From the Black Plague to the Covid Crisis, Quarantine has Affected Maritime Trade

container shipAn overly familiar term in the 2020s, “quarantine”, dates from the 14th Century and is derived from quarantena — Italian for 40 — the number of days ships were held in the port of Venice, crews aboard, during the Black Plague.

The link between shipping and pandemics has been made many times: naval transport was the origin of the Austronesian expansion — and globalisation. Triangular trade routes between Europe, Africa and the Americas in the 15th, 16th and 17th Centuries were the genesis of industrial spread.

Even in the era of cargo planes, maritime trade still accounts for the movement of some 80 percent of goods movement.

Governing trade and supply — and any change to consumption and distribution — will have a direct impact on shipping.

The Covid pandemic hit the shipping industry from several angles. The understanding that ships have the potential to spread viruses, vermin and disease, developed in 14th Century Venice, is still valid. Lockdowns have brought an estimated 4.1 percent plunge in trade in the West — a scary prospect for shipping companies in South East Asia.

Even discounting economic consequences, the human element of the pandemic has hit the shipping industry. Crews were stuck at sea during lockdowns, unable to leave ships for months; some went on strike, and in Australia vessels were detained by the government for breaching labour laws. The effects of the pandemic could have crippled maritime trade, but a shift in consumer trends prevented it.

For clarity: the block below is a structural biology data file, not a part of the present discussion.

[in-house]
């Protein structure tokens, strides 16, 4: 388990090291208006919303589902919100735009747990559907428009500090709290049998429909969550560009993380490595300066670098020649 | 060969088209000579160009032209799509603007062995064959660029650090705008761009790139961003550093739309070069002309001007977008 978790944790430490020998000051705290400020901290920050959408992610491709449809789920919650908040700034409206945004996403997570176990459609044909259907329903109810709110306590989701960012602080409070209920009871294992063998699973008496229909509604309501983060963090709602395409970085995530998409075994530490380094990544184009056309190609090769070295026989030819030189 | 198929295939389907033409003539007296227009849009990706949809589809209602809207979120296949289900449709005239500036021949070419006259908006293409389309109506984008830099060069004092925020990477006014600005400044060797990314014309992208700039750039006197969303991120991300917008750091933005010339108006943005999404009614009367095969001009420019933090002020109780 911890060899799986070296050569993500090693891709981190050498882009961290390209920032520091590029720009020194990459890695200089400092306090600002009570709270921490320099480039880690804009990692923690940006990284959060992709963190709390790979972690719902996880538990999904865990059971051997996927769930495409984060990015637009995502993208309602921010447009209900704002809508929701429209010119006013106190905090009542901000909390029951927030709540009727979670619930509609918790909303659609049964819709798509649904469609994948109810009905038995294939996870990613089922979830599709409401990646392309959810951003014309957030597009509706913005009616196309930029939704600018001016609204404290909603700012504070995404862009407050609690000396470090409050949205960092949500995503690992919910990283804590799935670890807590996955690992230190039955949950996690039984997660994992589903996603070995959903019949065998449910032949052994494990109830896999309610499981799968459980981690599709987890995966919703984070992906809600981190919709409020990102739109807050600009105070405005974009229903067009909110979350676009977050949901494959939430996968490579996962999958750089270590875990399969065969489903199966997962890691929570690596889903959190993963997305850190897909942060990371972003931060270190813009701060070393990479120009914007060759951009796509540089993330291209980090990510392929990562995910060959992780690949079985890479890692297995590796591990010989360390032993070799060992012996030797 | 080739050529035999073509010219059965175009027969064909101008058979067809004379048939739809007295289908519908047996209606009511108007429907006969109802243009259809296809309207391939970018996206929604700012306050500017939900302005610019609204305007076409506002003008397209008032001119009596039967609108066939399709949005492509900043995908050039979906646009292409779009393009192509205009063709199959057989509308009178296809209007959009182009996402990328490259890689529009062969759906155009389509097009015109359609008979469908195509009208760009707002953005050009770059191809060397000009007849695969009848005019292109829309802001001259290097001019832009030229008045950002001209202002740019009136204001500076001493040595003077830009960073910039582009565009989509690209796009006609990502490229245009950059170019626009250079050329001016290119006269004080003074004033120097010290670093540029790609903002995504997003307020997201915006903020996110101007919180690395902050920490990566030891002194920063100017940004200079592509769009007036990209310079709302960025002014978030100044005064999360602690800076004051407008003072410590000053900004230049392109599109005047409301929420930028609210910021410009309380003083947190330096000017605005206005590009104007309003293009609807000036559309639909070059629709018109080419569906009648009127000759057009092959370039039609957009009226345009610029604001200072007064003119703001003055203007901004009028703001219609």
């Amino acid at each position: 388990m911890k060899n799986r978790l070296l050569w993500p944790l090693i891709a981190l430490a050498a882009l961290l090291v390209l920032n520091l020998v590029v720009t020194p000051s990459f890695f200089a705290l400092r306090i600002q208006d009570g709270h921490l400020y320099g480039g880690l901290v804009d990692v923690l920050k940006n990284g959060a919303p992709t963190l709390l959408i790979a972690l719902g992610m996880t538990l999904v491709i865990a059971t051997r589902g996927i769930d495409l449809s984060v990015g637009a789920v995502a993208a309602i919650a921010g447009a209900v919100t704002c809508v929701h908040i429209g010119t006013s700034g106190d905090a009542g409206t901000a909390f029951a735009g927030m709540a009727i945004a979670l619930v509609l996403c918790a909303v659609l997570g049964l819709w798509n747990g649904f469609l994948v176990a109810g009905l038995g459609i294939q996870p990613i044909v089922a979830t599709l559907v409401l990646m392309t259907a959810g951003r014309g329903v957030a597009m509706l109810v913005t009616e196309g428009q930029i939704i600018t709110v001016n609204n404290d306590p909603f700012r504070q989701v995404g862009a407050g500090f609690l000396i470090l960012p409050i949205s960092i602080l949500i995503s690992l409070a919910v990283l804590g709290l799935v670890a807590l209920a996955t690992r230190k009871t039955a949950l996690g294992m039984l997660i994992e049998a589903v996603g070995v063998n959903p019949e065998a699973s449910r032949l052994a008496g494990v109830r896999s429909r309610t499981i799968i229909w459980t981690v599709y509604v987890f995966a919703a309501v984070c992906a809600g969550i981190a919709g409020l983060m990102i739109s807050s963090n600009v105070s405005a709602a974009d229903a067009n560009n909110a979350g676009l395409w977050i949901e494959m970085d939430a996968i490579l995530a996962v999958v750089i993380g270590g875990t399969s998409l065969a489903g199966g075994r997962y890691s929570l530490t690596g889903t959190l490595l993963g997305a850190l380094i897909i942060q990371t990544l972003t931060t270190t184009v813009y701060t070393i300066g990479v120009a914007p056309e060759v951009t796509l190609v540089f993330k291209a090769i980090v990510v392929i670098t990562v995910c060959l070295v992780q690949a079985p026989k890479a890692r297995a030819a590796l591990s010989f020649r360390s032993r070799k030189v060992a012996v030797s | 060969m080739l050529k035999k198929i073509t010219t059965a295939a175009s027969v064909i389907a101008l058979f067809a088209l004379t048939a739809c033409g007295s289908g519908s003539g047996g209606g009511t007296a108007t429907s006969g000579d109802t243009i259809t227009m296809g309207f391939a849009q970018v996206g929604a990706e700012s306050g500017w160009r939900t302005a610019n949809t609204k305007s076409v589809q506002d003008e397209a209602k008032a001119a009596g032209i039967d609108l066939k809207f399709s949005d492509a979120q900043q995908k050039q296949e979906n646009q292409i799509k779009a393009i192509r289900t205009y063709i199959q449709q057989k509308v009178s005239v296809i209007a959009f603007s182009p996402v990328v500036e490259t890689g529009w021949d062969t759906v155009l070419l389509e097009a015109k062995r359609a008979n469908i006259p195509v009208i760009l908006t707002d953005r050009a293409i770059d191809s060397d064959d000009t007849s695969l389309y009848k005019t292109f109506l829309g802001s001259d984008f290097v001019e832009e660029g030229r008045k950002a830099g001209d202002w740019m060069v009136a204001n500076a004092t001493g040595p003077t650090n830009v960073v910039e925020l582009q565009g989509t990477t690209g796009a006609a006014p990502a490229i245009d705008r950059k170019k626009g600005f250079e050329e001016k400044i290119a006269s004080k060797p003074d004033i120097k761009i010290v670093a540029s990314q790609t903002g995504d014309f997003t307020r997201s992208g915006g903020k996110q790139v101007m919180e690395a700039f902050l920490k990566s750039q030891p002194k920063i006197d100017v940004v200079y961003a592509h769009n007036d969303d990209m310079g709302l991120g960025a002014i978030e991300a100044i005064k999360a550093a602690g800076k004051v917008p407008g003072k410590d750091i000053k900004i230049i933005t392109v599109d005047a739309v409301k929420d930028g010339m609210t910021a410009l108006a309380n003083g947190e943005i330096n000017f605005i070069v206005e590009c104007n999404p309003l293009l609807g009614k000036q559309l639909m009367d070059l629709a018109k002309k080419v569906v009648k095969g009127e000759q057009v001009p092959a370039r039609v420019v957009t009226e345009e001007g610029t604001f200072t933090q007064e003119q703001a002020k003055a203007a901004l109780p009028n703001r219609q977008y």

While many thought the shipping industry would crumple under the strain of the pandemic, some companies reported burgeoning profits in 2020. Market share was sacrificed in favour of stable, but increased, freight rates. This led to a bumper year for shipping companies. Maritime trade started a new path.

The cost of shipping goods from the East to Europe increased five-fold from March 2020 to March 2021, according to a report by Clarksons Research. Many analysts, including those working for Alphaliner, believe carriers should not expect any weakening in the charter market any time soon.

Freighters and container ships have historically operated at minimum profits. A battle for market share has dominated business strategy for the largest seven firms in maritime trade — and it’s paying off. The big seven, co-operating in three alliances covering 85 percent of market share, have become incredibly wealthy. And they stand to gain from new price levels.

Cost isn’t the only changes that will affect the future of sea trade. There has been a shift to smaller container ships that rely on speed and flexibility.

There are also moves to inter-regional trade among East Asian countries. As companies attempt to shift manufacture to countries other than China to avoid US tariffs, countries including Cambodia, Vietnam, Laos and Bangladesh have boosted production, and are looking to the future of outsourced labour.

Income in the region has risen — and the appetite for manufactured goods has followed suit. A new wave of intra-Asian trade could mean a move to down-sized containers — and a shift at the centre of maritime trade.


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